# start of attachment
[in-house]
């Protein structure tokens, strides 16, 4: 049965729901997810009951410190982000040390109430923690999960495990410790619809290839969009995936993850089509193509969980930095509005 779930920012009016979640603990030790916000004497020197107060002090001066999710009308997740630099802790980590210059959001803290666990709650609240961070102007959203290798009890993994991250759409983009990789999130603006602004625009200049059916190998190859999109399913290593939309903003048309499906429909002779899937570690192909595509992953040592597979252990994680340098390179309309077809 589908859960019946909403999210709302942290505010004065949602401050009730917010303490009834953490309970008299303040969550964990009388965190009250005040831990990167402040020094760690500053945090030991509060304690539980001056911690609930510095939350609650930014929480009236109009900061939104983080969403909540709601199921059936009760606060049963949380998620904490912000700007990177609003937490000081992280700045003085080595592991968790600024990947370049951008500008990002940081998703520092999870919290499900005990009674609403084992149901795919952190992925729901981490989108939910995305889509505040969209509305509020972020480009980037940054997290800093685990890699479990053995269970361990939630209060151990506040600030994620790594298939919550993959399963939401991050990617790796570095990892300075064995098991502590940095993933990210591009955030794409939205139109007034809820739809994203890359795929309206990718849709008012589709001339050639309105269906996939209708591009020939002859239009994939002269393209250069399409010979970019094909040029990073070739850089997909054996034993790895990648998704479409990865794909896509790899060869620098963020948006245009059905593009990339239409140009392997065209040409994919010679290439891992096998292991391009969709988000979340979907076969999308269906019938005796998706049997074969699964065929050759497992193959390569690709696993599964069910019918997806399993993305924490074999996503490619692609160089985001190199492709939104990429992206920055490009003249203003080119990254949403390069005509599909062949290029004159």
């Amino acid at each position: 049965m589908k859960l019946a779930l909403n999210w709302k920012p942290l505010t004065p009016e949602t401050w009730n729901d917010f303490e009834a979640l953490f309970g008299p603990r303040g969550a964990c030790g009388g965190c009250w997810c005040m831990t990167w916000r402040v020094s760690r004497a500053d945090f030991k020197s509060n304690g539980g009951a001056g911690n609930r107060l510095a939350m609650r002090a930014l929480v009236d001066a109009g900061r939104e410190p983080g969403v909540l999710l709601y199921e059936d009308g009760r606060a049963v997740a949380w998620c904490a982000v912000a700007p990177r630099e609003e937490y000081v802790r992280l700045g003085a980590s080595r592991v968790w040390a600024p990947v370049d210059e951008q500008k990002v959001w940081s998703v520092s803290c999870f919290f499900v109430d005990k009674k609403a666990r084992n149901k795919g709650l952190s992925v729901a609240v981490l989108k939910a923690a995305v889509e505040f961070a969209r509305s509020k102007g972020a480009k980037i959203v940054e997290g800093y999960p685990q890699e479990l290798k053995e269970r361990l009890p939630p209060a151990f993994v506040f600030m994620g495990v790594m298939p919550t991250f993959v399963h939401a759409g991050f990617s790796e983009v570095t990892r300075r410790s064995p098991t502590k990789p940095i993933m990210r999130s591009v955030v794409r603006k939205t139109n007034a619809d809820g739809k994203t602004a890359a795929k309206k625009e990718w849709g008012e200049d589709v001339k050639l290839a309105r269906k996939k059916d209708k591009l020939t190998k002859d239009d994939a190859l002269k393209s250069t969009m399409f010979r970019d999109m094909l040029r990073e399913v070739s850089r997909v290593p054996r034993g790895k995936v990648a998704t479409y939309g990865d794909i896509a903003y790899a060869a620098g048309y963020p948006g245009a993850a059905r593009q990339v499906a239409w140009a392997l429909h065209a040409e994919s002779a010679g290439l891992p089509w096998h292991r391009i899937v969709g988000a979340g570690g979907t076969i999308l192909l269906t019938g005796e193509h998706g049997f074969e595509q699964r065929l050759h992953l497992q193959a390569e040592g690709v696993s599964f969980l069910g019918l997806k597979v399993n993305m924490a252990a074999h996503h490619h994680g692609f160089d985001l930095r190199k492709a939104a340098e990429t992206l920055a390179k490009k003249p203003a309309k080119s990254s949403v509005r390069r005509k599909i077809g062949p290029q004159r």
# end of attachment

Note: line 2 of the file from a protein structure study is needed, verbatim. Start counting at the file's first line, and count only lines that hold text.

């Protein structure tokens, strides 16, 4: 049965729901997810009951410190982000040390109430923690999960495990410790619809290839969009995936993850089509193509969980930095509005 779930920012009016979640603990030790916000004497020197107060002090001066999710009308997740630099802790980590210059959001803290666990709650609240961070102007959203290798009890993994991250759409983009990789999130603006602004625009200049059916190998190859999109399913290593939309903003048309499906429909002779899937570690192909595509992953040592597979252990994680340098390179309309077809 589908859960019946909403999210709302942290505010004065949602401050009730917010303490009834953490309970008299303040969550964990009388965190009250005040831990990167402040020094760690500053945090030991509060304690539980001056911690609930510095939350609650930014929480009236109009900061939104983080969403909540709601199921059936009760606060049963949380998620904490912000700007990177609003937490000081992280700045003085080595592991968790600024990947370049951008500008990002940081998703520092999870919290499900005990009674609403084992149901795919952190992925729901981490989108939910995305889509505040969209509305509020972020480009980037940054997290800093685990890699479990053995269970361990939630209060151990506040600030994620790594298939919550993959399963939401991050990617790796570095990892300075064995098991502590940095993933990210591009955030794409939205139109007034809820739809994203890359795929309206990718849709008012589709001339050639309105269906996939209708591009020939002859239009994939002269393209250069399409010979970019094909040029990073070739850089997909054996034993790895990648998704479409990865794909896509790899060869620098963020948006245009059905593009990339239409140009392997065209040409994919010679290439891992096998292991391009969709988000979340979907076969999308269906019938005796998706049997074969699964065929050759497992193959390569690709696993599964069910019918997806399993993305924490074999996503490619692609160089985001190199492709939104990429992206920055490009003249203003080119990254949403390069005509599909062949290029004159």